I hurt for a long time because of childhood sexual abuse. Now I want to provide a safe place for hurting men to connect with other survivors of sexual abuse. Talk to us. You don't have to use your real name to share your experiences or ask questions.

Milwaukee Scandal

Minutes ago I read about the latest scandal. The Catholic Diocese of Milwaukee may have to file for bankruptcy because 550 young men have filed claims of abuse against the clergy.

Most of the article was about money—paying the victims and draining the treasury. But I read nothing about the shattered, broken lives of those 550 men.

And only 550 individuals have made claims—which implies there are probably at least that many who don't have the courage to speak up.

I admire those 550 and how difficult it must have been for them to say, "I was molested." Male sexual abuse is probably the most under-reported crime in the world. Like women reporting rape two decades ago, the survivors often become victimized again through publicity and often charges of lying.

I still become a little numb when I read such terrible things. More ruined lives. More pain. And so little help. Payment of money may be the only way organizations know how to make amends. But there is no way to make amends.

Howling about the money is an easy way to avoid healing the victims. It's as if dollars can cure depression, shame, and self-hatred—all results of the abuse.

Those men need compassion. They need people to care. But most of all, they need people they can trust.

If you know a male survivor of sexual molestation, here are things you can do:

1. Say, "I'm sorry for what happened. I want to be your friend." You may have to prove your friendship. He's been betrayed by someone he trusted.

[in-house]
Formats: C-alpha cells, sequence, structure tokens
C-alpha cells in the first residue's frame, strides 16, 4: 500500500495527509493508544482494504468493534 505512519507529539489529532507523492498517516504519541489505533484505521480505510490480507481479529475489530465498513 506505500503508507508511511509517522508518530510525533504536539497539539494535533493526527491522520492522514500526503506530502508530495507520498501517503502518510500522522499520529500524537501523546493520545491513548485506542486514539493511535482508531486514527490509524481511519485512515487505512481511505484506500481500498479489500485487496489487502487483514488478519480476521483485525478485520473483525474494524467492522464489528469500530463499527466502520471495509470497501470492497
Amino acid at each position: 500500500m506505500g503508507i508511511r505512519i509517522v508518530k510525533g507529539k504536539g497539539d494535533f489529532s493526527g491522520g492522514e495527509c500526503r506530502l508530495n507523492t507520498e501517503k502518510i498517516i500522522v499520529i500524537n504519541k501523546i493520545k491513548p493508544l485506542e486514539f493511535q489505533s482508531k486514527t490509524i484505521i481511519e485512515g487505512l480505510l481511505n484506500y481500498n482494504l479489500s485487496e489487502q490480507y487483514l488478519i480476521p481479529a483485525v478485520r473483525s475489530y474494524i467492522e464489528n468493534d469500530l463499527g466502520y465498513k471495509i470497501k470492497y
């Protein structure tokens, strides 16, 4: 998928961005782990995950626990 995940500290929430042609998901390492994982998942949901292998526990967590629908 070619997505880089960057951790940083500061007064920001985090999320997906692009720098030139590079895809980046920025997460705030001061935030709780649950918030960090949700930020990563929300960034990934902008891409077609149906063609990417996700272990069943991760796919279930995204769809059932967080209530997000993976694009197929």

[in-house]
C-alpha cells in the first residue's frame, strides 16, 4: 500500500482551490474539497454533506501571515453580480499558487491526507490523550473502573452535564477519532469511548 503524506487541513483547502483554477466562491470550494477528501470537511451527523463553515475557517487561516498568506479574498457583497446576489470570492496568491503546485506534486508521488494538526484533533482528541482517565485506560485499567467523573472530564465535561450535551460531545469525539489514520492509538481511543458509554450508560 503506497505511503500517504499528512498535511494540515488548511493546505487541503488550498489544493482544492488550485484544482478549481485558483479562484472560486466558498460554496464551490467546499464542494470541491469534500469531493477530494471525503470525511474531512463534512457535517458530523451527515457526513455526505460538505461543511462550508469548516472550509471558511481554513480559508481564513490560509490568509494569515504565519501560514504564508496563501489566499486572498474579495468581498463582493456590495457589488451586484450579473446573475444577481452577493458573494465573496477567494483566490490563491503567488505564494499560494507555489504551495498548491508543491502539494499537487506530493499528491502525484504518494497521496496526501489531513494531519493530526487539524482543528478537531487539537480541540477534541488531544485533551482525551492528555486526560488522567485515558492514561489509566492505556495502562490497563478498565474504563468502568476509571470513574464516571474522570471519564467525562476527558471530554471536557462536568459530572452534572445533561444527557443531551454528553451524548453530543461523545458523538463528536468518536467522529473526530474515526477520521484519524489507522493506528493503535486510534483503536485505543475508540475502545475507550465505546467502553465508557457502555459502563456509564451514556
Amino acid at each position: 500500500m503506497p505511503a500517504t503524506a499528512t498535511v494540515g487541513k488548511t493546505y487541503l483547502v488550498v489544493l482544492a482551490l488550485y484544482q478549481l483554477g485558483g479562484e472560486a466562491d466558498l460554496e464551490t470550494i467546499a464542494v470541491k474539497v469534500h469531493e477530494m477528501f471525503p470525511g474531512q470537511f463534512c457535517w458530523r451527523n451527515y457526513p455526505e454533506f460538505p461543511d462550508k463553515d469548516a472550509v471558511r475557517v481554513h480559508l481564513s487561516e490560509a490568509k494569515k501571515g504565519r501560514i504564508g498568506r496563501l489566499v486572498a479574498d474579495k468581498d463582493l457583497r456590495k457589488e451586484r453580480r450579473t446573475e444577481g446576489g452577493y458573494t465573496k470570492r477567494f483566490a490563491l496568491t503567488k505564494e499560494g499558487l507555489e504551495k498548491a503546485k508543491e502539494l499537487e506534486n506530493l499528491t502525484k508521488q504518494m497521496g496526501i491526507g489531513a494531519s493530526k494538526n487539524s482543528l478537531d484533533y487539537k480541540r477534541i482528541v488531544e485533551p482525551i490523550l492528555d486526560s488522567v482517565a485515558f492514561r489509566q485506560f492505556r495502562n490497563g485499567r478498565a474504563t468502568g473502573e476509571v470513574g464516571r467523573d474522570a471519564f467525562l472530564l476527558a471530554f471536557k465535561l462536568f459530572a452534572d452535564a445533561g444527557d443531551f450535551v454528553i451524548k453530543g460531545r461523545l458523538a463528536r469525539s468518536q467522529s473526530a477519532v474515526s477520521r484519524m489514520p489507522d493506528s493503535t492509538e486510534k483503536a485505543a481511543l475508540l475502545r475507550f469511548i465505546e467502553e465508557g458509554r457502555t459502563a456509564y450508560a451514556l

2. Say, "I promise you that I will not tell anyone anything you say without your permission." Keep that promise.

3. Validate his story. He may not be sure that you (or anyone) believes him. You help him most by listening and accepting what he says.

4. Empathize with him. Try to feel his anguish. If you can't, say honestly, "I don't understand what happened, but I care."

5. Don't focus on your feelings of anger, pain, or revulsion. This is his struggle.

6. Remind yourself that you can't heal him and you can't talk him out of it. You can support him while he works though his trauma.

7. Don't press him for details.

8. Suggest professional help. It's not for everyone, but it might be for him.

1 comment:

Heather Marsten said...

The advice given for helping male abuse survivors is also valid for women. No amount of money can repair the deep hurts inflicted by abuse. Sadly, in my case, only God could repair that breech of my innocence. And those who could minister that kind of healing have abused the victims, taking away an avenue of healing. I do pray that any who survive abuse find help, therapy or a trustworthy friend, counselor, or pastor. I get so angry at how pervading abuse is in our country. There is no regard for the victim when abusers gratify their lust. Thanks for this post.